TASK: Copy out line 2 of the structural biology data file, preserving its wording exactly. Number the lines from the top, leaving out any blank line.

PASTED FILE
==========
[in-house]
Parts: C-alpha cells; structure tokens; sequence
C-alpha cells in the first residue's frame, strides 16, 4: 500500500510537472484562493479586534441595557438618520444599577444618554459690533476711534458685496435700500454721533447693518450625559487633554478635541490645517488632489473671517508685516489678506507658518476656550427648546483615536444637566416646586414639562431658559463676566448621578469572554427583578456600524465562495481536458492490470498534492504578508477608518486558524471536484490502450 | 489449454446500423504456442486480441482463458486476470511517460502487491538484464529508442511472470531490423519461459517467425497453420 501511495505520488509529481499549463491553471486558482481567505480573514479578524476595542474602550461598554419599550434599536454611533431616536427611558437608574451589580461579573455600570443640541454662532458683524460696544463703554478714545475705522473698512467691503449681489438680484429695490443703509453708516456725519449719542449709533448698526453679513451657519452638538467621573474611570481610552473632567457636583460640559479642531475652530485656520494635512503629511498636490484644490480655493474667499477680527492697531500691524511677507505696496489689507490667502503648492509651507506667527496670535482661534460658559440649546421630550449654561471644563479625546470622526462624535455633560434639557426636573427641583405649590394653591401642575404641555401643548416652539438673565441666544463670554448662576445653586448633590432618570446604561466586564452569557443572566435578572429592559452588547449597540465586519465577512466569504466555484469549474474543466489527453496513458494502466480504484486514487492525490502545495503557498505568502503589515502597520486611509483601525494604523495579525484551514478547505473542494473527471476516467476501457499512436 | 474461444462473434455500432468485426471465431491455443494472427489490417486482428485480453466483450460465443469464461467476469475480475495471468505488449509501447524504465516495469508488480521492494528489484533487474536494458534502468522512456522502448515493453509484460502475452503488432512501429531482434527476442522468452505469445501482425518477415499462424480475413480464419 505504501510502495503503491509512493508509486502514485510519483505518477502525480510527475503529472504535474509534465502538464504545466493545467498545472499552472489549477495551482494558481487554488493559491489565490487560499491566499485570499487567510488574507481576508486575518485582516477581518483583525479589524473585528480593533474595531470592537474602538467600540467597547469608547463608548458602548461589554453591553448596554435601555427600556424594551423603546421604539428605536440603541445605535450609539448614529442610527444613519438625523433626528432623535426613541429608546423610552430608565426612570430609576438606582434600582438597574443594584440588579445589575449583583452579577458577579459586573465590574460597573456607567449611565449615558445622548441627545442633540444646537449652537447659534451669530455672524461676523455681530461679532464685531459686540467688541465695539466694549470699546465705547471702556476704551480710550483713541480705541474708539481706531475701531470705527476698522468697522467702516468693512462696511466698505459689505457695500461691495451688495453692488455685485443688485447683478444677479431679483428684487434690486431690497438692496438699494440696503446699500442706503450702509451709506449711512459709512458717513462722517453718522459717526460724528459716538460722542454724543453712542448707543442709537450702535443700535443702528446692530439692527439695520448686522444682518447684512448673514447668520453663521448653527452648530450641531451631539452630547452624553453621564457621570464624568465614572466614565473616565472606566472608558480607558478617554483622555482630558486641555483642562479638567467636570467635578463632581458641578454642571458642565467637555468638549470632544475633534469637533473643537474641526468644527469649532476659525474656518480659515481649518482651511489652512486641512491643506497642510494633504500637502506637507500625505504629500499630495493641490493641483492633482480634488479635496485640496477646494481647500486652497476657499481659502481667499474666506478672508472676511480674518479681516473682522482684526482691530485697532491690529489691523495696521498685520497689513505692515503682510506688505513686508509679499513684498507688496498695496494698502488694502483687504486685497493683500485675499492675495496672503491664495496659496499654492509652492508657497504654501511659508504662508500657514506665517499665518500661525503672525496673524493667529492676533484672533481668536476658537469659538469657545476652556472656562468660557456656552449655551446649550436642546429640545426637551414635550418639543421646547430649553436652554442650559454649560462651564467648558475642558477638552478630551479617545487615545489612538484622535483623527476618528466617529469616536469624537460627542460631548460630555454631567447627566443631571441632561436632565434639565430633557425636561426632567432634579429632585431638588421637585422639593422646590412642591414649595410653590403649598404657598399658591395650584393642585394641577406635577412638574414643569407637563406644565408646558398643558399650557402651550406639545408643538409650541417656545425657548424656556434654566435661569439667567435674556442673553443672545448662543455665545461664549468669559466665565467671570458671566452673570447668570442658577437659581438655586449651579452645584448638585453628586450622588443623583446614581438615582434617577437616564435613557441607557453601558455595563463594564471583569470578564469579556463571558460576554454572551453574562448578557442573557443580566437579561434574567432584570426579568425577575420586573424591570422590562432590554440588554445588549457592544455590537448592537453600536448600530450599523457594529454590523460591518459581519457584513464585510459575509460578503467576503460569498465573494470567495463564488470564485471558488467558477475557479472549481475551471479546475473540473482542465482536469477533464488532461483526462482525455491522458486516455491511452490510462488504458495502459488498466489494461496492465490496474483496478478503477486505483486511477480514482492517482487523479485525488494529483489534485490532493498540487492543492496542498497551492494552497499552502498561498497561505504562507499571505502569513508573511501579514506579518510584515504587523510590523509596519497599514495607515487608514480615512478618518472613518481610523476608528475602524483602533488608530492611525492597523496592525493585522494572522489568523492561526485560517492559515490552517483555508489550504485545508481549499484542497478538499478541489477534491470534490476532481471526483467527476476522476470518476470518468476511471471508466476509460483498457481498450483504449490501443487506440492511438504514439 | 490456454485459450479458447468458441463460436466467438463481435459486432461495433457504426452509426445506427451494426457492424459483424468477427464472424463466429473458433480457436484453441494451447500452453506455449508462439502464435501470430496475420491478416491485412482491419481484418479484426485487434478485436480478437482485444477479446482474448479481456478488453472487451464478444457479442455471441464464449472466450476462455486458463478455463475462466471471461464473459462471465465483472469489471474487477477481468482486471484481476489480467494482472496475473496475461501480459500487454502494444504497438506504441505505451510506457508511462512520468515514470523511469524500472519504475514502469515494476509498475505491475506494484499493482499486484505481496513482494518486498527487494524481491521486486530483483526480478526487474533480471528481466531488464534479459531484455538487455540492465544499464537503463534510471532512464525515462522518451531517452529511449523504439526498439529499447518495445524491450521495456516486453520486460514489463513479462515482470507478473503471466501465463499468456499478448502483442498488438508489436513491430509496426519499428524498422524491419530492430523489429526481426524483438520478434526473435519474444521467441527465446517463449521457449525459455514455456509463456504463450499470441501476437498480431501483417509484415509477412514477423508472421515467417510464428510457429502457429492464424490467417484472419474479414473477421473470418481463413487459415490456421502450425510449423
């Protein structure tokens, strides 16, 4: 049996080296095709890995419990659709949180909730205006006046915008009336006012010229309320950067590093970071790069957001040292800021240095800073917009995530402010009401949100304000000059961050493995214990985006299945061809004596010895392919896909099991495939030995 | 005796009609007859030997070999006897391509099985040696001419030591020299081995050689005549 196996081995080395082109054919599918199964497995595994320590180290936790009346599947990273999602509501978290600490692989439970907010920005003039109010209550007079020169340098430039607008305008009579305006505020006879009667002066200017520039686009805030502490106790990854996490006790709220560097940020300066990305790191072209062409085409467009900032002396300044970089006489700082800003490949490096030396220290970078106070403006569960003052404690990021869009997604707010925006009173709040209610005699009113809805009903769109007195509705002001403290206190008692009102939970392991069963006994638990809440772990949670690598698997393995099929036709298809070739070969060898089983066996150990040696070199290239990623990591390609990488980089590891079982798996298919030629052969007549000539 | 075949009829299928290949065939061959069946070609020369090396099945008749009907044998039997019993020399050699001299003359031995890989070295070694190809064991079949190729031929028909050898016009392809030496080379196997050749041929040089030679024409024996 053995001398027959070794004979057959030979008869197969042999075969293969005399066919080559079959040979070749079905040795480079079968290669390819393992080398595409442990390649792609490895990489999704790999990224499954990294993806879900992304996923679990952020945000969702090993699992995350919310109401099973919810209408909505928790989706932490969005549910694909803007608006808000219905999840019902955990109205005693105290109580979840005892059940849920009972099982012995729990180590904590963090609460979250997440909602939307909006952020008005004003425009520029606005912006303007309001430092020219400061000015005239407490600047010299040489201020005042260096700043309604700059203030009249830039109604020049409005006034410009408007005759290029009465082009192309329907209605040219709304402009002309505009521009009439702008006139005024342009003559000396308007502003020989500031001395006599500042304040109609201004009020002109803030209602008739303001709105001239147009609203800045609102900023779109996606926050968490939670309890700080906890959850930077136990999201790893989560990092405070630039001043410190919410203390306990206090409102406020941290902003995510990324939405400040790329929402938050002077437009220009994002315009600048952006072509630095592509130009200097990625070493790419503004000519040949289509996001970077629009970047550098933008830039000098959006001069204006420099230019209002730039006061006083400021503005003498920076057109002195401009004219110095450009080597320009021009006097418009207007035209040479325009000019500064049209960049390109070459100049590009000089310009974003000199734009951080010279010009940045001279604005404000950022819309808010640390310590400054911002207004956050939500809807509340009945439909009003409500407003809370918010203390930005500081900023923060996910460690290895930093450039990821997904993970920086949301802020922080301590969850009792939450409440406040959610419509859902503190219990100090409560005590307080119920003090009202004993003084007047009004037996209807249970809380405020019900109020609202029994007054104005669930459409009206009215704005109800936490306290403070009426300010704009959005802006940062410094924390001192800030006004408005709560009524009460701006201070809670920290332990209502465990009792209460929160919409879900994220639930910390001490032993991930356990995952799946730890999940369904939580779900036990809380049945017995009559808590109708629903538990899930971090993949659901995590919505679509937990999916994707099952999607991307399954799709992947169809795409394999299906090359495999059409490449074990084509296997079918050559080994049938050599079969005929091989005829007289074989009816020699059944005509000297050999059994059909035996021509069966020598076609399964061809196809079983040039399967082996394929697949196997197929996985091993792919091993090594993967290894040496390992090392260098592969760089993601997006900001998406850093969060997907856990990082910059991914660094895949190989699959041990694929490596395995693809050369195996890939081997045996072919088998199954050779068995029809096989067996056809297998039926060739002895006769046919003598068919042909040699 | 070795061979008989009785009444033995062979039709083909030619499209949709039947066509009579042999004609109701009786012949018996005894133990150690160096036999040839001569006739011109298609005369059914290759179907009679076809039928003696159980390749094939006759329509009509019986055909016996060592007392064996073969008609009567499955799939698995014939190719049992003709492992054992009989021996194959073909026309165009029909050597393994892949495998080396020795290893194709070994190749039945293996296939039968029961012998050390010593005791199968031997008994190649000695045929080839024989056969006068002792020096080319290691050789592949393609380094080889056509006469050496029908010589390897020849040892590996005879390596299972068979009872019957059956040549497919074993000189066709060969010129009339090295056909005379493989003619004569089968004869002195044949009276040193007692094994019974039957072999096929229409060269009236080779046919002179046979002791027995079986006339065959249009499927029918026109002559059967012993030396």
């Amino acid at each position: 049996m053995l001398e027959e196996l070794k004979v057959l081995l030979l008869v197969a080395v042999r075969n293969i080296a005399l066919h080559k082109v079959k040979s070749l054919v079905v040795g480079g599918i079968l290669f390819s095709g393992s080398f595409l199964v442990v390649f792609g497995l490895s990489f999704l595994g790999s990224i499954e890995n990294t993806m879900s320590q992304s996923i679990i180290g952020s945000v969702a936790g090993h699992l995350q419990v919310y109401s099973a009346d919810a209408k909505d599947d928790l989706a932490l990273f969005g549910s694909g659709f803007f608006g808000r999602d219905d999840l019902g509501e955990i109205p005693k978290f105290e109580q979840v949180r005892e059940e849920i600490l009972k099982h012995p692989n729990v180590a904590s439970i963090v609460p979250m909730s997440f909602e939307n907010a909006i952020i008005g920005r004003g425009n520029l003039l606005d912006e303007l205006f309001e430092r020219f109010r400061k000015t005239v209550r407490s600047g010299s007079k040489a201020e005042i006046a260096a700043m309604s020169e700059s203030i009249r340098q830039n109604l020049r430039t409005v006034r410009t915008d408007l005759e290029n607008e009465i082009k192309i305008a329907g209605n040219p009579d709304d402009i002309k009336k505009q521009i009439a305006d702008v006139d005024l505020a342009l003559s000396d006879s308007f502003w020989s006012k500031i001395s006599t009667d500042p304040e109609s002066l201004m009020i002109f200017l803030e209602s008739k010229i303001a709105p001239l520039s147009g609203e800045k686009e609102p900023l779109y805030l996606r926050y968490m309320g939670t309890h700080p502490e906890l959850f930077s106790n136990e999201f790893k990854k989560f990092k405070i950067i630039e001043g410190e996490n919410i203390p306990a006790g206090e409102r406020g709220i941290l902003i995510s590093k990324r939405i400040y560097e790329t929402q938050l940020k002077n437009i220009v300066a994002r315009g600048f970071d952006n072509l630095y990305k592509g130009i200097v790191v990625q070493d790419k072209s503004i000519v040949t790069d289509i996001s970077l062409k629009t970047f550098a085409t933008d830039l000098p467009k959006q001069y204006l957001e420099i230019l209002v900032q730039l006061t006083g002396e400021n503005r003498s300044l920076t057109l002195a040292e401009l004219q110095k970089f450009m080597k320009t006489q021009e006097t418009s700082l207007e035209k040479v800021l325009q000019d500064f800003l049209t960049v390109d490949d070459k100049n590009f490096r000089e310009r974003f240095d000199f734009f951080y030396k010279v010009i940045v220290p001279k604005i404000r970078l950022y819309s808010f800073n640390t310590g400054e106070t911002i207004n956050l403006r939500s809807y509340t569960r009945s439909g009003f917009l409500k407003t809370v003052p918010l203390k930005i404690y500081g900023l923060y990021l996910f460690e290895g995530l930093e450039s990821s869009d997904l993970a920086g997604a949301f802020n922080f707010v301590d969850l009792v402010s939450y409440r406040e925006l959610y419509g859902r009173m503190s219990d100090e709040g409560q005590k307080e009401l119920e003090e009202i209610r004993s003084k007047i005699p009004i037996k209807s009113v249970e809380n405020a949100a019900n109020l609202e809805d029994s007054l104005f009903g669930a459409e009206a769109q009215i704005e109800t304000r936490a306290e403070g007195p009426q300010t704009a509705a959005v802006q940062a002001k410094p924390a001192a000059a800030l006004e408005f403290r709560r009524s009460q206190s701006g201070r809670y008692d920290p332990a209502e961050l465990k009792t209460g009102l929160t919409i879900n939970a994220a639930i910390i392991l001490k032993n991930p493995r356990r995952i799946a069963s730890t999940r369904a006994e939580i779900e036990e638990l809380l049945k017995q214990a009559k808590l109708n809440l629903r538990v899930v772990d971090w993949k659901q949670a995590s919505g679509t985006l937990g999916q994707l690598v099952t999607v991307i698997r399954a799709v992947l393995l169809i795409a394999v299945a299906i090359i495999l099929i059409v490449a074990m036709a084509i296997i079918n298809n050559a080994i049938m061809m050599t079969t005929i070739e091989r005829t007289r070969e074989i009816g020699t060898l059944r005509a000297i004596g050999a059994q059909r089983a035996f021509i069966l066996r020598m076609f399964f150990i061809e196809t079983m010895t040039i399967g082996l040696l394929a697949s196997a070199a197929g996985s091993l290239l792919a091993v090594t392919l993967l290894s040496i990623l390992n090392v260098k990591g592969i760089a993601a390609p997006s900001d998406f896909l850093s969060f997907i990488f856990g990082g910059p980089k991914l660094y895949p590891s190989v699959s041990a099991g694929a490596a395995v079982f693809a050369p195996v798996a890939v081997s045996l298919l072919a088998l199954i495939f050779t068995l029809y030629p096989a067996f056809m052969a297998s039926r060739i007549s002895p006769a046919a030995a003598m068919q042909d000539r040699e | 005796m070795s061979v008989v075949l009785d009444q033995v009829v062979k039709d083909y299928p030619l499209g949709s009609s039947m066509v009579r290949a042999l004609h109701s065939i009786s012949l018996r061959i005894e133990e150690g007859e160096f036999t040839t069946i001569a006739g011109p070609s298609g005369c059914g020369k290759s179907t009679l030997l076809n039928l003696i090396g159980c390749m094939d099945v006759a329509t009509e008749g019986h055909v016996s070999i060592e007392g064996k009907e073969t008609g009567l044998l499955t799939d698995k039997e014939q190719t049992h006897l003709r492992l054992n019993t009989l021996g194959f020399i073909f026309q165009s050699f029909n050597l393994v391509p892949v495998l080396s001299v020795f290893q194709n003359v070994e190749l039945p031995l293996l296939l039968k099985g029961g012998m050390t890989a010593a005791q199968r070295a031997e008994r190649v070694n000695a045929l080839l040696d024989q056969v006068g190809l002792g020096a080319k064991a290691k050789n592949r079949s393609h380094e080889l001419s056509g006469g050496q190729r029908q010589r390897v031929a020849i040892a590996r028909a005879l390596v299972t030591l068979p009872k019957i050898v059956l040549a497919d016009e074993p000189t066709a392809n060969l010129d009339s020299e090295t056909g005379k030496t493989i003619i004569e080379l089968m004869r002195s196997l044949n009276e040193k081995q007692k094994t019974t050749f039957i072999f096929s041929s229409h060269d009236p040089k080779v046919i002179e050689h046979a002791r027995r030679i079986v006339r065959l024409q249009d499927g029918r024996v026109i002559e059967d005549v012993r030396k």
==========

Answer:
Parts: C-alpha cells; structure tokens; sequence